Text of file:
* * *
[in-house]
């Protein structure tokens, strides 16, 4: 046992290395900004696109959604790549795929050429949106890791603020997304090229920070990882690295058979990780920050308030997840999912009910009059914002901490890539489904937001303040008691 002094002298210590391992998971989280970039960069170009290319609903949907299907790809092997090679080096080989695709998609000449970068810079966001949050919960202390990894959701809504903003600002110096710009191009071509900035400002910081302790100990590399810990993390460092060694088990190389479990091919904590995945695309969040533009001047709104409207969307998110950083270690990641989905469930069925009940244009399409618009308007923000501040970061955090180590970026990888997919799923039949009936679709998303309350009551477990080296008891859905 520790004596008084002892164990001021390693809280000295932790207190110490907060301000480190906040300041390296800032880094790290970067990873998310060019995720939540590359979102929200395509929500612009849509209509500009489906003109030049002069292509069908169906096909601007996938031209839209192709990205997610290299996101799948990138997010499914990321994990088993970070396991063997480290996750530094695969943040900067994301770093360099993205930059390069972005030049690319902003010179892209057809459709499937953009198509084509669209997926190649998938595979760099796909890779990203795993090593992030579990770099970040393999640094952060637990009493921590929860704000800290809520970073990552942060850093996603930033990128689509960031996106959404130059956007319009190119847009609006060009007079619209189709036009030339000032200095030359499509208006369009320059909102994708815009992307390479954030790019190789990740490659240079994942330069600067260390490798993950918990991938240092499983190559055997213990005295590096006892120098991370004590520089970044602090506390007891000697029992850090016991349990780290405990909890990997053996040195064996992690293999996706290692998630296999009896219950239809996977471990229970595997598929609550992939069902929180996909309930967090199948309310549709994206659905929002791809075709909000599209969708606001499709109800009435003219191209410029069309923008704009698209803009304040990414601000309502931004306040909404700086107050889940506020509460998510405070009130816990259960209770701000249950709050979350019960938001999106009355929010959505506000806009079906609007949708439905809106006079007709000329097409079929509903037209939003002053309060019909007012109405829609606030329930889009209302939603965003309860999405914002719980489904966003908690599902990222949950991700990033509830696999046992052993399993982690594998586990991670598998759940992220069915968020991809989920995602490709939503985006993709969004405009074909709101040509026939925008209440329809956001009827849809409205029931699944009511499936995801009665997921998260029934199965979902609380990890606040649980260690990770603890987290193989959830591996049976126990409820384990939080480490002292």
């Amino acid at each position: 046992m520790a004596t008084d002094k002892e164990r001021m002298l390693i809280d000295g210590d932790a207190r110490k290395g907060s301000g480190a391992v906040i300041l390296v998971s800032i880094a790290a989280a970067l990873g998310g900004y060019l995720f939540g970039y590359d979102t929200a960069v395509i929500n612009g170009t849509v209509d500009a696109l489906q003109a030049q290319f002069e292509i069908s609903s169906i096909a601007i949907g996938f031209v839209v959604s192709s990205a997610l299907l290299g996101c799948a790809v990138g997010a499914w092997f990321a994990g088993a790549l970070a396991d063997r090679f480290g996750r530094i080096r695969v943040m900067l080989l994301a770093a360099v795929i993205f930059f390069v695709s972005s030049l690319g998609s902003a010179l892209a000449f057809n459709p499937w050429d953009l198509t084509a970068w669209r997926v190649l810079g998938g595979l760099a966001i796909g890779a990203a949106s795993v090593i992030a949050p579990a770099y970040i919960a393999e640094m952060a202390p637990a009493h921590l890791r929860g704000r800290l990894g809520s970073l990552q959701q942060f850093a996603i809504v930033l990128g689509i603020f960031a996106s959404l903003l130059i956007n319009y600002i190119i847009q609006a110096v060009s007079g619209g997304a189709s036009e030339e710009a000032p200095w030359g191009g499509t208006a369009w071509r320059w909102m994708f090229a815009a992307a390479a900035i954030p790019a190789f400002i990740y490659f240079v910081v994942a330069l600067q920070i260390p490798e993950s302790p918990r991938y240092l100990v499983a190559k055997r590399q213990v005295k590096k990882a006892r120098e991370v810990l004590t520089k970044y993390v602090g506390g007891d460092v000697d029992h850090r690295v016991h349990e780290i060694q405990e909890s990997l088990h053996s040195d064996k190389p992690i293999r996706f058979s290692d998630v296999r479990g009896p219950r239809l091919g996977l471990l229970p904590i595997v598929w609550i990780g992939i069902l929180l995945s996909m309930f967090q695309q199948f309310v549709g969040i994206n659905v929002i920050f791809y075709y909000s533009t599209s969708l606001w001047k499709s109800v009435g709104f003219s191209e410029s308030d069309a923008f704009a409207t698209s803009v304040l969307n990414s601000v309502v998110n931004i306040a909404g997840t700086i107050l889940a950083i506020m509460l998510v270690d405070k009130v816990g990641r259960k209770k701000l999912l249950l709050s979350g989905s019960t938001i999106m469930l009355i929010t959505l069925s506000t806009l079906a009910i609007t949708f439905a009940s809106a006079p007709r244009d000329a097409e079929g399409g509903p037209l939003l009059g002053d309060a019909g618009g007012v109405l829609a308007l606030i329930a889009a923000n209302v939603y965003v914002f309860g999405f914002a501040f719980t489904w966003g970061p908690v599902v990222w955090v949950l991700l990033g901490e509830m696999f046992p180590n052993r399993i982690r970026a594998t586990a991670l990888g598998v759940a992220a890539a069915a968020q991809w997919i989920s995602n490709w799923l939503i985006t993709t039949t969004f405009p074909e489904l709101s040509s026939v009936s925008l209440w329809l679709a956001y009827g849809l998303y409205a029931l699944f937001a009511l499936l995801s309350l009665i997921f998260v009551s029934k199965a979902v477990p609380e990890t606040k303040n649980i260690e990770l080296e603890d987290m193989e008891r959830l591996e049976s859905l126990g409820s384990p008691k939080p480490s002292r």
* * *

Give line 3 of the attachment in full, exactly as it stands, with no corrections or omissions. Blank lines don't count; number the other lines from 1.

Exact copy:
């Amino acid at each position: 046992m520790a004596t008084d002094k002892e164990r001021m002298l390693i809280d000295g210590d932790a207190r110490k290395g907060s301000g480190a391992v906040i300041l390296v998971s800032i880094a790290a989280a970067l990873g998310g900004y060019l995720f939540g970039y590359d979102t929200a960069v395509i929500n612009g170009t849509v209509d500009a696109l489906q003109a030049q290319f002069e292509i069908s609903s169906i096909a601007i949907g996938f031209v839209v959604s192709s990205a997610l299907l290299g996101c799948a790809v990138g997010a499914w092997f990321a994990g088993a790549l970070a396991d063997r090679f480290g996750r530094i080096r695969v943040m900067l080989l994301a770093a360099v795929i993205f930059f390069v695709s972005s030049l690319g998609s902003a010179l892209a000449f057809n459709p499937w050429d953009l198509t084509a970068w669209r997926v190649l810079g998938g595979l760099a966001i796909g890779a990203a949106s795993v090593i992030a949050p579990a770099y970040i919960a393999e640094m952060a202390p637990a009493h921590l890791r929860g704000r800290l990894g809520s970073l990552q959701q942060f850093a996603i809504v930033l990128g689509i603020f960031a996106s959404l903003l130059i956007n319009y600002i190119i847009q609006a110096v060009s007079g619209g997304a189709s036009e030339e710009a000032p200095w030359g191009g499509t208006a369009w071509r320059w909102m994708f090229a815009a992307a390479a900035i954030p790019a190789f400002i990740y490659f240079v910081v994942a330069l600067q920070i260390p490798e993950s302790p918990r991938y240092l100990v499983a190559k055997r590399q213990v005295k590096k990882a006892r120098e991370v810990l004590t520089k970044y993390v602090g506390g007891d460092v000697d029992h850090r690295v016991h349990e780290i060694q405990e909890s990997l088990h053996s040195d064996k190389p992690i293999r996706f058979s290692d998630v296999r479990g009896p219950r239809l091919g996977l471990l229970p904590i595997v598929w609550i990780g992939i069902l929180l995945s996909m309930f967090q695309q199948f309310v549709g969040i994206n659905v929002i920050f791809y075709y909000s533009t599209s969708l606001w001047k499709s109800v009435g709104f003219s191209e410029s308030d069309a923008f704009a409207t698209s803009v304040l969307n990414s601000v309502v998110n931004i306040a909404g997840t700086i107050l889940a950083i506020m509460l998510v270690d405070k009130v816990g990641r259960k209770k701000l999912l249950l709050s979350g989905s019960t938001i999106m469930l009355i929010t959505l069925s506000t806009l079906a009910i609007t949708f439905a009940s809106a006079p007709r244009d000329a097409e079929g399409g509903p037209l939003l009059g002053d309060a019909g618009g007012v109405l829609a308007l606030i329930a889009a923000n209302v939603y965003v914002f309860g999405f914002a501040f719980t489904w966003g970061p908690v599902v990222w955090v949950l991700l990033g901490e509830m696999f046992p180590n052993r399993i982690r970026a594998t586990a991670l990888g598998v759940a992220a890539a069915a968020q991809w997919i989920s995602n490709w799923l939503i985006t993709t039949t969004f405009p074909e489904l709101s040509s026939v009936s925008l209440w329809l679709a956001y009827g849809l998303y409205a029931l699944f937001a009511l499936l995801s309350l009665i997921f998260v009551s029934k199965a979902v477990p609380e990890t606040k303040n649980i260690e990770l080296e603890d987290m193989e008891r959830l591996e049976s859905l126990g409820s384990p008691k939080p480490s002292r």